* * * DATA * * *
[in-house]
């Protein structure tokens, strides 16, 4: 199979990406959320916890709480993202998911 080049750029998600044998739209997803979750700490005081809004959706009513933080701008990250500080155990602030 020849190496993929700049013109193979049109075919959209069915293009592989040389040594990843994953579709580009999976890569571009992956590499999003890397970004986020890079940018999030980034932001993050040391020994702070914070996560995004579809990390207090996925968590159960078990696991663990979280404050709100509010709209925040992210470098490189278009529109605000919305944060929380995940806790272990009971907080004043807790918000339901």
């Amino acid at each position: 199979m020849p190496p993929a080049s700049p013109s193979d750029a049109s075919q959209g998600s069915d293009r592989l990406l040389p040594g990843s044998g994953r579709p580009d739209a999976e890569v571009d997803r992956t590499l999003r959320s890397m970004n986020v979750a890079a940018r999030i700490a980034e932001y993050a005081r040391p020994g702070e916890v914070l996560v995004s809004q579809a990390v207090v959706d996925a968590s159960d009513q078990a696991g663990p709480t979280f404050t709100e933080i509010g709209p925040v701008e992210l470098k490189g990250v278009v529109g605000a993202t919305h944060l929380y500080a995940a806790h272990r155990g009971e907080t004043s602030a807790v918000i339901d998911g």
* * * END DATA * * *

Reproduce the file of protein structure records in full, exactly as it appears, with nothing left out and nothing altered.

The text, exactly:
[in-house]
């Protein structure tokens, strides 16, 4: 199979990406959320916890709480993202998911 080049750029998600044998739209997803979750700490005081809004959706009513933080701008990250500080155990602030 020849190496993929700049013109193979049109075919959209069915293009592989040389040594990843994953579709580009999976890569571009992956590499999003890397970004986020890079940018999030980034932001993050040391020994702070914070996560995004579809990390207090996925968590159960078990696991663990979280404050709100509010709209925040992210470098490189278009529109605000919305944060929380995940806790272990009971907080004043807790918000339901």
């Amino acid at each position: 199979m020849p190496p993929a080049s700049p013109s193979d750029a049109s075919q959209g998600s069915d293009r592989l990406l040389p040594g990843s044998g994953r579709p580009d739209a999976e890569v571009d997803r992956t590499l999003r959320s890397m970004n986020v979750a890079a940018r999030i700490a980034e932001y993050a005081r040391p020994g702070e916890v914070l996560v995004s809004q579809a990390v207090v959706d996925a968590s159960d009513q078990a696991g663990p709480t979280f404050t709100e933080i509010g709209p925040v701008e992210l470098k490189g990250v278009v529109g605000a993202t919305h944060l929380y500080a995940a806790h272990r155990g009971e907080t004043s602030a807790v918000i339901d998911g």